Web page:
My rating: 8/10
Three-quarters of this romantic suspense novel was absolutely excellent; the promising plot evaporated just a little disappointingly in the concluding chapters, but on reflection my overall impression is favourable. It’s keeper, and it gets a very decent rating of 8/10 on my personal merit scale.
I do believe I am turning into a Mary Stewart fan; I’m feeling rather ashamed of my prior dismissal of this writer; I’m discovering that she is a more than competent writer; she has full control of her words, and I don’t believe I’ve yet to read an awkward phrase. She can write action scenes in vividly cinematic detail – see any of her romantic-suspense novels written between 1954 and 1976 – and accompany those with lyrical descriptions of the places where the action takes place. In a genre which encompasses some disappointingly sub-par stuff – Phyllis A. Whitney springs to mind for some reason, perhaps because I’ve been reading her this year too, and finding her sadly lacking – Stewart’s prose stands out. It’s not high literature, but it is well done, and most enjoyable to read. So I’m adding Mary Stewart to the shelf beside D.E. Stevenson and Georgette Heyer, as ones to track down, read with pleasure, and keep safe for future re-reads. Thank you, fellow internet book people, for giving me the nudge to explore these writers. You were more than right!
Mary Stewart’s heroines are uniformly well-drawn (so far every book I’ve read by her has been focussed on a leading female character), though they do always seem to share some characteristics. They are always good-looking, instantly attractive to men, and much prone to impulsive behaviour, with expected results. Each one of them does have her own personality, though, her own quirks and talents and weaknesses. The heroines are slightly interchangeable, perhaps – a test of a “stock” character is to imagine him or her in another of the author’s books – I could see Stewart’s young ladies managing quite well wherever they were placed within her fictional settings.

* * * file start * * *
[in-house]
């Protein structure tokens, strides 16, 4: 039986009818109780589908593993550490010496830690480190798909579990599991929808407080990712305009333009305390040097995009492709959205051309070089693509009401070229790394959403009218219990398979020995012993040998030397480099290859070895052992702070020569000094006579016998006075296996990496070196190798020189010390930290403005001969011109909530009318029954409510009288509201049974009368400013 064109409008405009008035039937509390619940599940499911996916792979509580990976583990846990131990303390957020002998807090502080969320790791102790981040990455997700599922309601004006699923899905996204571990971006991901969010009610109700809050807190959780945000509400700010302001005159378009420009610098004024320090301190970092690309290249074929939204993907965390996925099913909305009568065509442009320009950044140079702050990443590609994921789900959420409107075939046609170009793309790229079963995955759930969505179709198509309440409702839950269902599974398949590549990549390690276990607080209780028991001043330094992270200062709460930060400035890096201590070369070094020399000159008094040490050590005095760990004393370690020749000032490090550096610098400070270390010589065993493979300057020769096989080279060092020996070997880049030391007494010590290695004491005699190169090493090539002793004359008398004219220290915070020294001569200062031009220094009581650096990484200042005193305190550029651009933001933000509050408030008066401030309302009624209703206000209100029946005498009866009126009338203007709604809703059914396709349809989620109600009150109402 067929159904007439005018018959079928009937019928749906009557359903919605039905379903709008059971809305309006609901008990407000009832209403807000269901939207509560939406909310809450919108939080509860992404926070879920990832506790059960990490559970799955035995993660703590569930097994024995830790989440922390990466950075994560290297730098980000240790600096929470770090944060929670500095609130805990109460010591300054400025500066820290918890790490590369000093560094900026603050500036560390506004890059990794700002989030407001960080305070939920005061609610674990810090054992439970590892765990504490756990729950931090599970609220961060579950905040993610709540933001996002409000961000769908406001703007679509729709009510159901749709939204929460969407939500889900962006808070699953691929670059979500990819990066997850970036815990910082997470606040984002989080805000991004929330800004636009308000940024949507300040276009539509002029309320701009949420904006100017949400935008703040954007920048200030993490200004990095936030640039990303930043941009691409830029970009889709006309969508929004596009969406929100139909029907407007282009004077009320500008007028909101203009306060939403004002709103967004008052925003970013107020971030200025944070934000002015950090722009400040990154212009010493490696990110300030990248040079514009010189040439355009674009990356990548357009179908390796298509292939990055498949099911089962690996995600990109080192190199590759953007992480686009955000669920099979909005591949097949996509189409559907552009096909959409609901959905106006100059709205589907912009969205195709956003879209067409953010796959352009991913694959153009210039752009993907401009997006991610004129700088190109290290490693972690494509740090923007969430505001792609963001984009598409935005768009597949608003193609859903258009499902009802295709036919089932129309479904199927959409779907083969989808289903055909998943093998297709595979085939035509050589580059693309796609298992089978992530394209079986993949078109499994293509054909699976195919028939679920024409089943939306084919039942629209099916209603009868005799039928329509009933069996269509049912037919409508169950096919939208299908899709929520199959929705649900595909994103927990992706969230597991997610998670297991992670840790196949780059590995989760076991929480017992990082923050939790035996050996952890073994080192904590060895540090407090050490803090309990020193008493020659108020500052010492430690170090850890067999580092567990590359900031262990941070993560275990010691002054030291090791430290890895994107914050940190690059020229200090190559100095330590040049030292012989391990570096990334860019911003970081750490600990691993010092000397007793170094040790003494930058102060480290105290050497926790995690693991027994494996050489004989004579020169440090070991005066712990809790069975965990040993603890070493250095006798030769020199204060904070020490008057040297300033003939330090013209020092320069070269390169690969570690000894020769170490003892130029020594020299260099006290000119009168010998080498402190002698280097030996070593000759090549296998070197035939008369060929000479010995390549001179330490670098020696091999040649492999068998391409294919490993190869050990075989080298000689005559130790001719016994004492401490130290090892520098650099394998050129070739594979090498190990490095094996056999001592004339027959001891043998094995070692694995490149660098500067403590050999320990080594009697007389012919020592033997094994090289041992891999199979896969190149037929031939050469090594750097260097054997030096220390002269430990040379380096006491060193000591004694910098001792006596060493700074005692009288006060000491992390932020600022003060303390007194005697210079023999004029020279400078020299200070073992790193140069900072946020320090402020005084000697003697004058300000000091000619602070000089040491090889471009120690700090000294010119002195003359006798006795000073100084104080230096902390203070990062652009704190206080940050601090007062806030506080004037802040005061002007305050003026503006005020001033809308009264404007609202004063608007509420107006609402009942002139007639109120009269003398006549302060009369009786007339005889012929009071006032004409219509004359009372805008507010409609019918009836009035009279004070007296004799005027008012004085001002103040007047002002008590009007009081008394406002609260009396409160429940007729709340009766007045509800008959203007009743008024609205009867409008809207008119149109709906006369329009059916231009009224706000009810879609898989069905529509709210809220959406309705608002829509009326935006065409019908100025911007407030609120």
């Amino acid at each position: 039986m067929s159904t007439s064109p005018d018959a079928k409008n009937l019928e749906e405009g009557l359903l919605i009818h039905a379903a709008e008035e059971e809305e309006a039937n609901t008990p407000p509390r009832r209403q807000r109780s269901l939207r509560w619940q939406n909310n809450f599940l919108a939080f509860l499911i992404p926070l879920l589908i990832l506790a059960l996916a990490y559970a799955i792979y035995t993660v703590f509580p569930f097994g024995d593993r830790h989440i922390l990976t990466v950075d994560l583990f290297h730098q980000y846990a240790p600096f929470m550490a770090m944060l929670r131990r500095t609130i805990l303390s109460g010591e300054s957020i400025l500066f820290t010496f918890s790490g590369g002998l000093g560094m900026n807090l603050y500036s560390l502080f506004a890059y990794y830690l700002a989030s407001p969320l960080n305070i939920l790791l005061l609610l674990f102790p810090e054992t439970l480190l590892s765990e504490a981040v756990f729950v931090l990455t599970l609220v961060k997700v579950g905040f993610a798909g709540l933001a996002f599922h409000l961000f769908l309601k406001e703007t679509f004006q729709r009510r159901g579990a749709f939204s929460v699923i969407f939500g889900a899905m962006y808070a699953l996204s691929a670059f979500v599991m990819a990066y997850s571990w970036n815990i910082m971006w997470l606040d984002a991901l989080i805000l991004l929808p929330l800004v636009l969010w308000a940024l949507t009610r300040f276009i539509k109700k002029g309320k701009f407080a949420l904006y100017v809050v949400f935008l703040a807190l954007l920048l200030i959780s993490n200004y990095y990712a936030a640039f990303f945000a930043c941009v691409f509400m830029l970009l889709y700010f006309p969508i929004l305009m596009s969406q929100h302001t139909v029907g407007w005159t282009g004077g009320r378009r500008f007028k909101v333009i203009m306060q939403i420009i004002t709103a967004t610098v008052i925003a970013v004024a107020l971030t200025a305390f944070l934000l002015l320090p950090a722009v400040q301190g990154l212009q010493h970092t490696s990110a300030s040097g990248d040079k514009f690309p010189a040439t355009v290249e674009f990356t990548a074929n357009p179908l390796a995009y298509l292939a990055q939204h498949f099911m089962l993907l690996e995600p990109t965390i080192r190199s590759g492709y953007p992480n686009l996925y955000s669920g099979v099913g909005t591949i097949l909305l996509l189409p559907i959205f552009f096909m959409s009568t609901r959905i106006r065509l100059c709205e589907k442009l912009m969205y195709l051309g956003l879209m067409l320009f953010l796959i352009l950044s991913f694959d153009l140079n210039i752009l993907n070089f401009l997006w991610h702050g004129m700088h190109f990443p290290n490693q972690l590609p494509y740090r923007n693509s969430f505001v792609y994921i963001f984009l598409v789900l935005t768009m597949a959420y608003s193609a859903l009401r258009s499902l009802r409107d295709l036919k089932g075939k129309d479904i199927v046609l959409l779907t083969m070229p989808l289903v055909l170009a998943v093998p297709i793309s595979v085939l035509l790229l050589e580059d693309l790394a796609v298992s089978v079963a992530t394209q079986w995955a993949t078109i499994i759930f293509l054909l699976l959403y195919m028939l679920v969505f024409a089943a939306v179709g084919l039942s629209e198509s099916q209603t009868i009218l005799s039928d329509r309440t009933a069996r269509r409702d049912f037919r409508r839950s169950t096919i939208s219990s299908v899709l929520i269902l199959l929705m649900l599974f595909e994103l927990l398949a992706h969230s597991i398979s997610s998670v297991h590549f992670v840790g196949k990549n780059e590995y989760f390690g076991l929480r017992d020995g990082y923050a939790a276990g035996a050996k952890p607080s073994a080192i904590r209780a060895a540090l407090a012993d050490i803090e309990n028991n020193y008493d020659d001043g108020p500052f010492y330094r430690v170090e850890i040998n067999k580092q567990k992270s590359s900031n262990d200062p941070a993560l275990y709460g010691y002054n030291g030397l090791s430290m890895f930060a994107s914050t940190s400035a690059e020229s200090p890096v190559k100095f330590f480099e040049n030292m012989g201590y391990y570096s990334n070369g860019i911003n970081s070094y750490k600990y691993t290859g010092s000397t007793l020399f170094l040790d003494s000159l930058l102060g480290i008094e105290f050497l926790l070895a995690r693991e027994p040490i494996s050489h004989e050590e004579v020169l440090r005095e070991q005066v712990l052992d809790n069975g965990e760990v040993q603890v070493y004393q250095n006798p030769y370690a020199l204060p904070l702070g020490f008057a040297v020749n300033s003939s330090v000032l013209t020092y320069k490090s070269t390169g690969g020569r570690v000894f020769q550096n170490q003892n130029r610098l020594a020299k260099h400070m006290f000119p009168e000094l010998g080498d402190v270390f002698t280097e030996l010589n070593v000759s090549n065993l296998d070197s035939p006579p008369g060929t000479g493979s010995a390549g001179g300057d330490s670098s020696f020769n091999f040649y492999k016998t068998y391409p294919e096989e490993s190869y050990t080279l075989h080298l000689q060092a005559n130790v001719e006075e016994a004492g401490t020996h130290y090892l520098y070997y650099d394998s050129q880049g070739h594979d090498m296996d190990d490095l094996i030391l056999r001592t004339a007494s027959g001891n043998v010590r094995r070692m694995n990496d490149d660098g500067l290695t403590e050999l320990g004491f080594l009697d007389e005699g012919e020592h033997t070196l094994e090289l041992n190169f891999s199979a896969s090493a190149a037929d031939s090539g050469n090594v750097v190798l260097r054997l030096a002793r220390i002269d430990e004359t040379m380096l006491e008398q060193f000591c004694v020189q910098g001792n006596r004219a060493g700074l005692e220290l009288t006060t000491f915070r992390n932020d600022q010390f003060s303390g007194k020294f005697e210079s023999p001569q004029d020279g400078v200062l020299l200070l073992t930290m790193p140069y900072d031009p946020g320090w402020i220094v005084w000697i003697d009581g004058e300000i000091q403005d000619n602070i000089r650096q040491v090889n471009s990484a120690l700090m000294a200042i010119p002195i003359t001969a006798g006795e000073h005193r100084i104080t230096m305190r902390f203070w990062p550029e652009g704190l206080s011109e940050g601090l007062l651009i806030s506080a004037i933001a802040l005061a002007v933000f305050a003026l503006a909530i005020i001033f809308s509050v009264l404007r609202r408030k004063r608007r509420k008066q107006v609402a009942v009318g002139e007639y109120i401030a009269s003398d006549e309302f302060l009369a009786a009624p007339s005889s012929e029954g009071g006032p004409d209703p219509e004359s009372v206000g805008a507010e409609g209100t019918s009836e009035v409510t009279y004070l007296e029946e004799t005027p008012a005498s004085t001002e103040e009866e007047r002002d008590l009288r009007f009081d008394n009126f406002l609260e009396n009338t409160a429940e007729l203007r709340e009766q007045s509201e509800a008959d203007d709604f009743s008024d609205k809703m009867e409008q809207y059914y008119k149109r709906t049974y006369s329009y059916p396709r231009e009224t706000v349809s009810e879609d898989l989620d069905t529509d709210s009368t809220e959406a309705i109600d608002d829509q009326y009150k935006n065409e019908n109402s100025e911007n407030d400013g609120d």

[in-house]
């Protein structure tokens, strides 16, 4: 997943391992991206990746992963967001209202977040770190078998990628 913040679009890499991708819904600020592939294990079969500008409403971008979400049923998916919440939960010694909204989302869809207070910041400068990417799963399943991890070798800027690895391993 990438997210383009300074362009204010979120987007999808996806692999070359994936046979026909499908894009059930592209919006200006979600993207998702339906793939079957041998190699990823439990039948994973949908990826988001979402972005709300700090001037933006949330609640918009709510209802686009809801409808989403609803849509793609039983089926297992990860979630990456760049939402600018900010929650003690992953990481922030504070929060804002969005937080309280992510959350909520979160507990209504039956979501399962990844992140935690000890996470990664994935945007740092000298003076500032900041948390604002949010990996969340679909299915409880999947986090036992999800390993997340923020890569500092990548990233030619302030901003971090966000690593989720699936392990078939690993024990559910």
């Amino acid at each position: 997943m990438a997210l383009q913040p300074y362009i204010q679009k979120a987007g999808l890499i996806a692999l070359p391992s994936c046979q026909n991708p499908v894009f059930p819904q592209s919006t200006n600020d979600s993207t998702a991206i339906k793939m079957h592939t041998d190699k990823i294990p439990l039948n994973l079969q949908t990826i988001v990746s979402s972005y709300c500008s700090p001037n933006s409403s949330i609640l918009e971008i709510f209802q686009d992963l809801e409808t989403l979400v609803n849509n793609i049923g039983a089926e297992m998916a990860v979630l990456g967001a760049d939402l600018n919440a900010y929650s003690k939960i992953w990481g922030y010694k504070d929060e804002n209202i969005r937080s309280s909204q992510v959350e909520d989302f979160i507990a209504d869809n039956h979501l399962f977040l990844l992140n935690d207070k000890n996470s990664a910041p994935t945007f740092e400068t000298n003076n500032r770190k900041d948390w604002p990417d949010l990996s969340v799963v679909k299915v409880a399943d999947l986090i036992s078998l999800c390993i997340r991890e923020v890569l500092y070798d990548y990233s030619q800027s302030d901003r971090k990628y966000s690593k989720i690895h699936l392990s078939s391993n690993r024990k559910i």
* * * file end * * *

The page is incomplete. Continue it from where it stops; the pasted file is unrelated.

The heroine in Thornyhold is no exception, though the action in this low-key novel is confined to occasional verbal sparring. No drawn knives to avoid, no bullets to dodge, no trains to outrace, no rooftops to clamber over – our author at this point was likely ready to take a bit of an action-scene rest; Thornyhold was published in 1988, when Mary Stewart was a most respectable seventy-two.
Young Geillis – Gilly – Ramsay lives a lonely life, with an oddly assorted pair of parents.
I suppose that my mother could have been a witch if she had chosen to. But she met my father, who was a rather saintly clergyman, and he cancelled her out. She dwindled from a potential Morgan le Fay into an English vicar’s wife, and ran the parish, as one could in those days – more than half a century ago – with an iron hand disguised by no glove at all. She retained her dominance, her vivid personality, a hint of cruelty in her complete lack of sympathy for weakness or incompetence. I had, I think, a hard upbringing.